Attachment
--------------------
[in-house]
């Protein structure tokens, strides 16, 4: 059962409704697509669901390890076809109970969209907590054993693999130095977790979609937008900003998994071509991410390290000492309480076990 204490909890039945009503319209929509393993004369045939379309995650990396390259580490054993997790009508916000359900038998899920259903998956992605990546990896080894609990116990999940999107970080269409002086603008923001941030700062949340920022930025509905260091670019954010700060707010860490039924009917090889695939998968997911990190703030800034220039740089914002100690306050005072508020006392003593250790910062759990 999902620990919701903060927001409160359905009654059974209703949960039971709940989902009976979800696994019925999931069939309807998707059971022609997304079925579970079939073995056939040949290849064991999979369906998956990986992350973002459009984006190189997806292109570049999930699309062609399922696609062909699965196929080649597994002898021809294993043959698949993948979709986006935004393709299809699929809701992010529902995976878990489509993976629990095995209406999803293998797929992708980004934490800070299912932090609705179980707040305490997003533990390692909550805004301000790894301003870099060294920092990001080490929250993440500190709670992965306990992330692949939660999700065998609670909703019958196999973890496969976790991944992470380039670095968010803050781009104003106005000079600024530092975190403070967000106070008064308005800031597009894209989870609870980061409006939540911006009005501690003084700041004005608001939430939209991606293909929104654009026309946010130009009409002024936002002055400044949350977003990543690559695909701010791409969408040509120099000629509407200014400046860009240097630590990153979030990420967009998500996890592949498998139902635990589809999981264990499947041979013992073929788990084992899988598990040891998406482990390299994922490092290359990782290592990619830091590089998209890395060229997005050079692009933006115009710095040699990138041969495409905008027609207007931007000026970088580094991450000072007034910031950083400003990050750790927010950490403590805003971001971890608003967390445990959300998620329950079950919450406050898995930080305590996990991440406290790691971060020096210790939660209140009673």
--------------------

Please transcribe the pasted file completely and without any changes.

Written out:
[in-house]
């Protein structure tokens, strides 16, 4: 059962409704697509669901390890076809109970969209907590054993693999130095977790979609937008900003998994071509991410390290000492309480076990 204490909890039945009503319209929509393993004369045939379309995650990396390259580490054993997790009508916000359900038998899920259903998956992605990546990896080894609990116990999940999107970080269409002086603008923001941030700062949340920022930025509905260091670019954010700060707010860490039924009917090889695939998968997911990190703030800034220039740089914002100690306050005072508020006392003593250790910062759990 999902620990919701903060927001409160359905009654059974209703949960039971709940989902009976979800696994019925999931069939309807998707059971022609997304079925579970079939073995056939040949290849064991999979369906998956990986992350973002459009984006190189997806292109570049999930699309062609399922696609062909699965196929080649597994002898021809294993043959698949993948979709986006935004393709299809699929809701992010529902995976878990489509993976629990095995209406999803293998797929992708980004934490800070299912932090609705179980707040305490997003533990390692909550805004301000790894301003870099060294920092990001080490929250993440500190709670992965306990992330692949939660999700065998609670909703019958196999973890496969976790991944992470380039670095968010803050781009104003106005000079600024530092975190403070967000106070008064308005800031597009894209989870609870980061409006939540911006009005501690003084700041004005608001939430939209991606293909929104654009026309946010130009009409002024936002002055400044949350977003990543690559695909701010791409969408040509120099000629509407200014400046860009240097630590990153979030990420967009998500996890592949498998139902635990589809999981264990499947041979013992073929788990084992899988598990040891998406482990390299994922490092290359990782290592990619830091590089998209890395060229997005050079692009933006115009710095040699990138041969495409905008027609207007931007000026970088580094991450000072007034910031950083400003990050750790927010950490403590805003971001971890608003967390445990959300998620329950079950919450406050898995930080305590996990991440406290790691971060020096210790939660209140009673």